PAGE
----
8. Harkness documentary

    There are various Facebook pages related to the Harkness: https://www.facebook.com/An-American-Ballet-Story-246730842011603/ https://www.facebook.com/Harkness-Ballet-of-New-York-203861143110148/ Also, a link to the Facebook page for the Iranian National Ballet, which had a connection to the Harkness: https://www.facebook.com/IranianNationalBallet/
  9. Eliot Feld

    This doesn't answer your questions but there was a brief thread about Feld and "What Happened?" 15 years ago: http://balletalert.invisionzone.com/topic/4785-eliot-feld-what-happened/?tab=comments#comment-38079
  10. Why So LIttle Massine?

    The Joffrey's Fall 1974 repertory (10/09-11/08/74) included Massine's Le Beau Danube, Parade and Pulcinella. There was even an all-Massine evening with all three works. The rest of the Joffrey's pre-1950 repertory for that season included Bournonville's William Tell Variations, Fokine's Petroushka, Jooss' The Green Table and Limon's The Moor's Pavane. How's that for a repertory?
  11. 1978 . . . and Today

    I bought a stash of Dance Magazines from 1974 and 1975 on e-Bay. They are a wealth of useless information when it comes to knowing what companies were actually dancing 40+ years ago. San Francisco Ballet's repertory for its 1974 tour to Hawaii and its 1975 season in San Francisco was projected to include: Lew Christensen's Airs de Ballet (1971), Beauty and the Beast (1958) and Filling Station (1938) Michael Smuin's Harp Concerto (1973), Pulcinella Variations (1968) and Schubertiade (1970) George Balanchine's Serenade and The Four Temperaments Well, we all know who won that three-way battle! (Guests for 1975 were supposed to Include Paolo Bortoluzzi, Cynthia Gregory, Rudolf Nureyev and Peter Schaufuss.)
  12. Why So LIttle Massine?

    A side Massine discussion has been going on in the San Francisco Ballet forum: http://balletalert.invisionzone.com/topic/42673-1978-and-today/?page=3 The Rome Opera Ballet just performed Parade and Pulcinella in Italy. So, some of Massine's works are still revivable: https://bachtrack.com/review-parade-pulcinella-rome-opera-ballet-teatro-grande-scavi-di-pompeii-july-2017 Gary Chryst, who played such an important part in the Joffrey revival of Parade during the 70s, is still alive and has even done character parts at ABT in recent years. Presumably, he would be ready and willing to assist in an American reconstruction. If only there was an artistic director of an American company with the imagination to restage it . . .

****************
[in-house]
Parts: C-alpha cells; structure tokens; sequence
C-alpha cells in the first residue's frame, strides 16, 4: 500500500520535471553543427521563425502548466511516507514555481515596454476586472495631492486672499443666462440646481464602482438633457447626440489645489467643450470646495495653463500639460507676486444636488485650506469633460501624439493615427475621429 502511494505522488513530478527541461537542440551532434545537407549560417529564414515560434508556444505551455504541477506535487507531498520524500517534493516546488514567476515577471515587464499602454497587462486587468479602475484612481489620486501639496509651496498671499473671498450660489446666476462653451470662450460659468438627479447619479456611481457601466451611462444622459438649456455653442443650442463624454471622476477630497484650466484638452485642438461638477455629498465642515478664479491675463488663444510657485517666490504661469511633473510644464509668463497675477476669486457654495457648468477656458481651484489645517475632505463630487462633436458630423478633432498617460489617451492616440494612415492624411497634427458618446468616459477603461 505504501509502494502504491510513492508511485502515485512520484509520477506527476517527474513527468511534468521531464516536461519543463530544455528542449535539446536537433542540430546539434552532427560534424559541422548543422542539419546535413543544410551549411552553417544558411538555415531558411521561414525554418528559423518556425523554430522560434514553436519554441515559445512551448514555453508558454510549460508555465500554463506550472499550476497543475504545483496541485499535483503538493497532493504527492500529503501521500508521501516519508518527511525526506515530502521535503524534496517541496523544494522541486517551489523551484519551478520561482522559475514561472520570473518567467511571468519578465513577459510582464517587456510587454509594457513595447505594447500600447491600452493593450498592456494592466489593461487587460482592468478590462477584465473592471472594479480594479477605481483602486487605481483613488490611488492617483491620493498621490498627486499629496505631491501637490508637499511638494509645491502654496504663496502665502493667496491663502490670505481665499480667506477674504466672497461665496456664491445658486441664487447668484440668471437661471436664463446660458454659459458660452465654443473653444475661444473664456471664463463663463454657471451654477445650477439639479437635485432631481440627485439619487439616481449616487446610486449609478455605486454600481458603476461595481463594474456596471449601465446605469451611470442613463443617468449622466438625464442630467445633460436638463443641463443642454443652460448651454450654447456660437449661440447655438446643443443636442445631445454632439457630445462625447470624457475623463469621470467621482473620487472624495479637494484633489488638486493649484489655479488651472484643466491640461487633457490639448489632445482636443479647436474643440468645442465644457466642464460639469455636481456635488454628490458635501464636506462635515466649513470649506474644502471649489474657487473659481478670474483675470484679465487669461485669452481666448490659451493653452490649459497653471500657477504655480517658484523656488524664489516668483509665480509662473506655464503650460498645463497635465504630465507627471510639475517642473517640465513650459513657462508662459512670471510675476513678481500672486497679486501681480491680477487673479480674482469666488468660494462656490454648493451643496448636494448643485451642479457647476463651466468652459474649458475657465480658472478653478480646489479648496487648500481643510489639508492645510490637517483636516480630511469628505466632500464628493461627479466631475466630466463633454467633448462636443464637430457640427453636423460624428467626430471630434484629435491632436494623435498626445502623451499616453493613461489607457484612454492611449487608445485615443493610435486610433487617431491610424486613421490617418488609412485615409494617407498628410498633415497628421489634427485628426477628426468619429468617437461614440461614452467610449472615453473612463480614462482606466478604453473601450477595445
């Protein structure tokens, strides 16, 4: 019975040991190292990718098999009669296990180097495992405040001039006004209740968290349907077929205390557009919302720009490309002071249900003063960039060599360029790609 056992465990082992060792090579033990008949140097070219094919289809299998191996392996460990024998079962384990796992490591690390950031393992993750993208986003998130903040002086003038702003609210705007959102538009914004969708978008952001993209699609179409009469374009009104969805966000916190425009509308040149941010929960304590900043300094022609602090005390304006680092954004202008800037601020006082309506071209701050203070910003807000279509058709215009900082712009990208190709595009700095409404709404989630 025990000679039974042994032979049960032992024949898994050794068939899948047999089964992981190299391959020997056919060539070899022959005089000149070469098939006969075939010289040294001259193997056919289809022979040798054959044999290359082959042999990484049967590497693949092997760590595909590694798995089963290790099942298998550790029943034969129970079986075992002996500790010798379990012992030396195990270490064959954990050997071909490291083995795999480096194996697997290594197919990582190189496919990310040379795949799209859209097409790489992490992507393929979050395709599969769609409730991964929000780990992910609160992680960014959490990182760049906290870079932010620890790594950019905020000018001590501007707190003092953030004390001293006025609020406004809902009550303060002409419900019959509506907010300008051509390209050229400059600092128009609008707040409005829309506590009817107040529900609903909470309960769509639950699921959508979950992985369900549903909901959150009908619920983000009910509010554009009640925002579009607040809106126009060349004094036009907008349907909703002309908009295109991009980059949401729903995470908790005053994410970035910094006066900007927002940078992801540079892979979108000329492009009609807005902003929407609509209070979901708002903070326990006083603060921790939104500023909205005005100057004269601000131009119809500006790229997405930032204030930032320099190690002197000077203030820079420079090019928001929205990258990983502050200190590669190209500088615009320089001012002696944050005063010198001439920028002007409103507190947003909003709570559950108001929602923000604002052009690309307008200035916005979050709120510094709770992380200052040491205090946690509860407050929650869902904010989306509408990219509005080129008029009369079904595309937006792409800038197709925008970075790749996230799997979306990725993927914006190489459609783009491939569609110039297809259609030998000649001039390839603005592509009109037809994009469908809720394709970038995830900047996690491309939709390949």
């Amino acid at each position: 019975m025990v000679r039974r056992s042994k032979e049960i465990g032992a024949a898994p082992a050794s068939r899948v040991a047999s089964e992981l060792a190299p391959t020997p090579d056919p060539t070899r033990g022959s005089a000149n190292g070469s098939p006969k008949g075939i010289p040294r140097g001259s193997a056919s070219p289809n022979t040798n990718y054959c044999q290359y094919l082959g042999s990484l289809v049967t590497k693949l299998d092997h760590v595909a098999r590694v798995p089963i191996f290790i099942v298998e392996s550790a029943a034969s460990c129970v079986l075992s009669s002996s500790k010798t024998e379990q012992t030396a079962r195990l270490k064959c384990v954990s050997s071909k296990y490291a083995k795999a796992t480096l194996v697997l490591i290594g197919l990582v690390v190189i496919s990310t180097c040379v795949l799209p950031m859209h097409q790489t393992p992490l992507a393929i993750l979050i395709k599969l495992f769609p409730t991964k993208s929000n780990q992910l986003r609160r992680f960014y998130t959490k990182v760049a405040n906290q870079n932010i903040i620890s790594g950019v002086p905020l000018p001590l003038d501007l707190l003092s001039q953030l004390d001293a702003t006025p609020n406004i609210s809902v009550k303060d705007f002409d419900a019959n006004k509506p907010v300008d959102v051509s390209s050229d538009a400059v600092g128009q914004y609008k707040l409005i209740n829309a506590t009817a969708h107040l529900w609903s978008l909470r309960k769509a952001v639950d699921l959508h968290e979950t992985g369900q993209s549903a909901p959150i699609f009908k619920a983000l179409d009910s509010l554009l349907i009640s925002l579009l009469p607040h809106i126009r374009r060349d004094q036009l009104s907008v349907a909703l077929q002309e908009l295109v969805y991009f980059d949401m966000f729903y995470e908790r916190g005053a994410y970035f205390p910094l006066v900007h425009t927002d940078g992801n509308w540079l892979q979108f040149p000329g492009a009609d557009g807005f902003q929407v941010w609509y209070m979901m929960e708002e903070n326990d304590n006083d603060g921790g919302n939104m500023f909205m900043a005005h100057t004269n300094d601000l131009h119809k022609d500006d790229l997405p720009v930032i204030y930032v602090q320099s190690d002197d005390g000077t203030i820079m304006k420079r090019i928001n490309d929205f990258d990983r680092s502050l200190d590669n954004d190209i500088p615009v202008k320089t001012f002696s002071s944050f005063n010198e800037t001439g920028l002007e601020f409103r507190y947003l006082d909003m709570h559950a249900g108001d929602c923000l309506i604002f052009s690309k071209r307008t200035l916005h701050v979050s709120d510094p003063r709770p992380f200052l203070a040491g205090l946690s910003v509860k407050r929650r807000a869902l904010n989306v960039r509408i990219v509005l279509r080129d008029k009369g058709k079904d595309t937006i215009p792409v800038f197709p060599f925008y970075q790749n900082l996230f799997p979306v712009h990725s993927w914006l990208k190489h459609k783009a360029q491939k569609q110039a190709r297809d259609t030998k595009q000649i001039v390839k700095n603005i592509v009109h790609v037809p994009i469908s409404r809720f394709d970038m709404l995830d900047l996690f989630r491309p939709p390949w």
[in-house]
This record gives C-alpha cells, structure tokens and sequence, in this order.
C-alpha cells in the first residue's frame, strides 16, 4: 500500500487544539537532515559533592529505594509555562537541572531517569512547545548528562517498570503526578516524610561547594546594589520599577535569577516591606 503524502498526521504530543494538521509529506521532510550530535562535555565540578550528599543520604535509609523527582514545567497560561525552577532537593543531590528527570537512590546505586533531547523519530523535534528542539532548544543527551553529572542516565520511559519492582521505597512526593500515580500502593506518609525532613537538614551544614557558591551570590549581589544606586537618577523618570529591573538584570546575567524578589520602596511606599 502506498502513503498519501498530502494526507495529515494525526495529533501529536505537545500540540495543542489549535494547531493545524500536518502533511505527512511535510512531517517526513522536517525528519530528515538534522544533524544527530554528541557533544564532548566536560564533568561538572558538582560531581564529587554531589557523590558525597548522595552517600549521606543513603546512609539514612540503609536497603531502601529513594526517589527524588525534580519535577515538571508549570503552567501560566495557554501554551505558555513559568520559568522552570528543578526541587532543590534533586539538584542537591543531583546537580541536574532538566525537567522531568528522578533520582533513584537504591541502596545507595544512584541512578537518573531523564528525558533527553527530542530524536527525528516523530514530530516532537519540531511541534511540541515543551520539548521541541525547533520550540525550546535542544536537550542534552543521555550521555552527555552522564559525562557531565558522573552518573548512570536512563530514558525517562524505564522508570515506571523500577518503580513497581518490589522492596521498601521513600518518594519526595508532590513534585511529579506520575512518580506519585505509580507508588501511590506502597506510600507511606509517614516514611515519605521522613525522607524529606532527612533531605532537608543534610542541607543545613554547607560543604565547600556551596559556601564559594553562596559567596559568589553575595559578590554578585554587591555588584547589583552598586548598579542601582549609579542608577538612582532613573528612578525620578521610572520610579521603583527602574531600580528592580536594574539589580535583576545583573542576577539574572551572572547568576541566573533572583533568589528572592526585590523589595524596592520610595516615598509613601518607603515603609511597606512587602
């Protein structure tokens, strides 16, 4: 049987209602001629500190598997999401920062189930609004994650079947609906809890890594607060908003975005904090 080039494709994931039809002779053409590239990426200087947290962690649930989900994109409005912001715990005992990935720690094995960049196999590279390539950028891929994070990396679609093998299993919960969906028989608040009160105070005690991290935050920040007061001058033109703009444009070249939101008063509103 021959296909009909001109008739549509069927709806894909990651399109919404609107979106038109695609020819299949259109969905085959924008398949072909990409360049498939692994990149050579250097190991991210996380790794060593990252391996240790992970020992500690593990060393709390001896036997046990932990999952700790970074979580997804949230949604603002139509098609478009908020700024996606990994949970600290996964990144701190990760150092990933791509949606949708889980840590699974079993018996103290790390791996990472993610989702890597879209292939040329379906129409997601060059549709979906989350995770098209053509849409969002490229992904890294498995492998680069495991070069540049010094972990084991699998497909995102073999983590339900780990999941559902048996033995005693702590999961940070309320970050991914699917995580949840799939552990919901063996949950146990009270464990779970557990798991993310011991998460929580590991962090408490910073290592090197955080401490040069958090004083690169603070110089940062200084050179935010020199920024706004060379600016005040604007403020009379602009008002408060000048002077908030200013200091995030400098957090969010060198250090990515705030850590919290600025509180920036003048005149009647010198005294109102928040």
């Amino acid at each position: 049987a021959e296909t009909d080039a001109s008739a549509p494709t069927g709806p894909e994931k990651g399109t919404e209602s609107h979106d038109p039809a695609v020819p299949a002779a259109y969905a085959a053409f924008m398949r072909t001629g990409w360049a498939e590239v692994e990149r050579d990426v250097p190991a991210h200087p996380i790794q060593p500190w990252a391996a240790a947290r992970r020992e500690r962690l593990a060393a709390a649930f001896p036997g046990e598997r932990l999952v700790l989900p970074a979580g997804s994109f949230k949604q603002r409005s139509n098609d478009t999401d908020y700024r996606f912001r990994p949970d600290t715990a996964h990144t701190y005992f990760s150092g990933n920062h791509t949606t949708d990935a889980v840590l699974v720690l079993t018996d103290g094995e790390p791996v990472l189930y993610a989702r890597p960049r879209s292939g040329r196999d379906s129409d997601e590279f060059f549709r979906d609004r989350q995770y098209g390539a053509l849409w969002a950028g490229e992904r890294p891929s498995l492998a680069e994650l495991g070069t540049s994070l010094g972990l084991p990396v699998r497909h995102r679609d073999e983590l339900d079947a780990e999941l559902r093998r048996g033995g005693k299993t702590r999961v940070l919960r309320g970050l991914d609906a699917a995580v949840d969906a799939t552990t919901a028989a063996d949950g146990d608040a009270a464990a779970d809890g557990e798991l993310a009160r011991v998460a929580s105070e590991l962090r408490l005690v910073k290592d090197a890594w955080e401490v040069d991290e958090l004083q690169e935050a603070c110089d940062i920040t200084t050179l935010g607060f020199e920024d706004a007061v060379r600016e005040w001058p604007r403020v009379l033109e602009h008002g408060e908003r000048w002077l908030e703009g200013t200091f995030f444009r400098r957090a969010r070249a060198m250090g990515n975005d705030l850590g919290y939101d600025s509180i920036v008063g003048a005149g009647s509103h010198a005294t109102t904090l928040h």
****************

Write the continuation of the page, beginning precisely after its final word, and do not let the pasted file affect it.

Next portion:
13. ABT in Chicago, Feb 21-25, 2018

    I noticed that the Harris Theater Web site is now listing The Leaves Are Fading pas de deux instead of the complete Leaves Are Fading. So, be careful about ordering tickets if you were expecting to see the Tudor work in full as part of Program A.
  14. Yes and no. She was always "a good read" but that doesn't mean all of her pronouncements were equally valid. She could be incredibly obtuse, stubborn and/or wrongheaded in how she dismissed certain people and companies too easily and kept promoting certain people and companies long after it should have been apparent that they weren't going to be the next big thing. She could be a great writer but she wasn't necessarily a great reporter or prognosticator. You can really see it if you compare her reviews of City Ballet to those of ABT; both in terms of volume and emotional intensity. She could write tellingly about someone like Makarova but, for the most part, ABT just didn't move her the way City Ballet did. (On the other hand, that she didn't love ABT with the intensity with which she loved City Ballet meant we never got the great swings in opinion with ABT that we got with City Ballet -- see Martins, Peter.)
  15. I'm surprised a publisher hasn't extracted all of the City Ballet reviews from Croce's four published compilations of criticism and repackaged them as an omnibus edition. (You could even edit out a lot of the non-Balanchine (i.e. Robbins, Martins) portions of the reviews to create a streamlined volume.) Croce's writings on City Ballet in general and Balanchine in particular represent the major part of her legacy. Nothing else she wrote about was ever as of high a quality as her Balanchine/City Ballet writings (although her Merce Cunningham and Paul Taylor writings are very good in a positive way and her Martha Graham writings are very good in a negative way.)